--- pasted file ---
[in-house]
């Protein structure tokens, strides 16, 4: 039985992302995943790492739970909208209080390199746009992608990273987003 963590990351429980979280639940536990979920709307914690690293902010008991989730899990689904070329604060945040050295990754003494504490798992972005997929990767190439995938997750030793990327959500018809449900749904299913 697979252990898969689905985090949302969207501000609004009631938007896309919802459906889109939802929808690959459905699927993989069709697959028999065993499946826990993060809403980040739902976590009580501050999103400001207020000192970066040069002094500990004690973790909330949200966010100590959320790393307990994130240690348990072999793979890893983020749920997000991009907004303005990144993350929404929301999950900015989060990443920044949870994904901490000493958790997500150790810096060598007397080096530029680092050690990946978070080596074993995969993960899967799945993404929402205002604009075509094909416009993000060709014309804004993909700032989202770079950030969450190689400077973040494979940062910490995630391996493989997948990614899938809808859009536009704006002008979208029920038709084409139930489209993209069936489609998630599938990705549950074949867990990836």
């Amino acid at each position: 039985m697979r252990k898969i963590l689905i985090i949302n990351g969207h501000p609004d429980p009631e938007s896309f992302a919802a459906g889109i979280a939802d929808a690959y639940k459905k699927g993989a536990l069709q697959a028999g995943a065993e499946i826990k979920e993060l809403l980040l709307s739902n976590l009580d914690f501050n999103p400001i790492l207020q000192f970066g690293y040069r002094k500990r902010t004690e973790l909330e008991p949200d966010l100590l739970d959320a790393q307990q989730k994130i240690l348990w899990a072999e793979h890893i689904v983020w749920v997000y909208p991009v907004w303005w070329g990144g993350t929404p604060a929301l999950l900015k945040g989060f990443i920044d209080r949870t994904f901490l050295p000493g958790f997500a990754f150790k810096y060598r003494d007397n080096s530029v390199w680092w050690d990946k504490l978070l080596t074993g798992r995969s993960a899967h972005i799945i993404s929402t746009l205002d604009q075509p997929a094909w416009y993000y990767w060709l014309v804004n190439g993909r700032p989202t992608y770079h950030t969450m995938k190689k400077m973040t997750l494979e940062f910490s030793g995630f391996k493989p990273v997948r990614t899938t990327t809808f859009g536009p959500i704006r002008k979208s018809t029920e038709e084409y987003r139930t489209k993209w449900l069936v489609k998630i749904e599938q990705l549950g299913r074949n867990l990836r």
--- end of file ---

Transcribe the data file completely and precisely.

[in-house]
């Protein structure tokens, strides 16, 4: 039985992302995943790492739970909208209080390199746009992608990273987003 963590990351429980979280639940536990979920709307914690690293902010008991989730899990689904070329604060945040050295990754003494504490798992972005997929990767190439995938997750030793990327959500018809449900749904299913 697979252990898969689905985090949302969207501000609004009631938007896309919802459906889109939802929808690959459905699927993989069709697959028999065993499946826990993060809403980040739902976590009580501050999103400001207020000192970066040069002094500990004690973790909330949200966010100590959320790393307990994130240690348990072999793979890893983020749920997000991009907004303005990144993350929404929301999950900015989060990443920044949870994904901490000493958790997500150790810096060598007397080096530029680092050690990946978070080596074993995969993960899967799945993404929402205002604009075509094909416009993000060709014309804004993909700032989202770079950030969450190689400077973040494979940062910490995630391996493989997948990614899938809808859009536009704006002008979208029920038709084409139930489209993209069936489609998630599938990705549950074949867990990836």
């Amino acid at each position: 039985m697979r252990k898969i963590l689905i985090i949302n990351g969207h501000p609004d429980p009631e938007s896309f992302a919802a459906g889109i979280a939802d929808a690959y639940k459905k699927g993989a536990l069709q697959a028999g995943a065993e499946i826990k979920e993060l809403l980040l709307s739902n976590l009580d914690f501050n999103p400001i790492l207020q000192f970066g690293y040069r002094k500990r902010t004690e973790l909330e008991p949200d966010l100590l739970d959320a790393q307990q989730k994130i240690l348990w899990a072999e793979h890893i689904v983020w749920v997000y909208p991009v907004w303005w070329g990144g993350t929404p604060a929301l999950l900015k945040g989060f990443i920044d209080r949870t994904f901490l050295p000493g958790f997500a990754f150790k810096y060598r003494d007397n080096s530029v390199w680092w050690d990946k504490l978070l080596t074993g798992r995969s993960a899967h972005i799945i993404s929402t746009l205002d604009q075509p997929a094909w416009y993000y990767w060709l014309v804004n190439g993909r700032p989202t992608y770079h950030t969450m995938k190689k400077m973040t997750l494979e940062f910490s030793g995630f391996k493989p990273v997948r990614t899938t990327t809808f859009g536009p959500i704006r002008k979208s018809t029920e038709e084409y987003r139930t489209k993209w449900l069936v489609k998630i749904e599938q990705l549950g299913r074949n867990l990836r």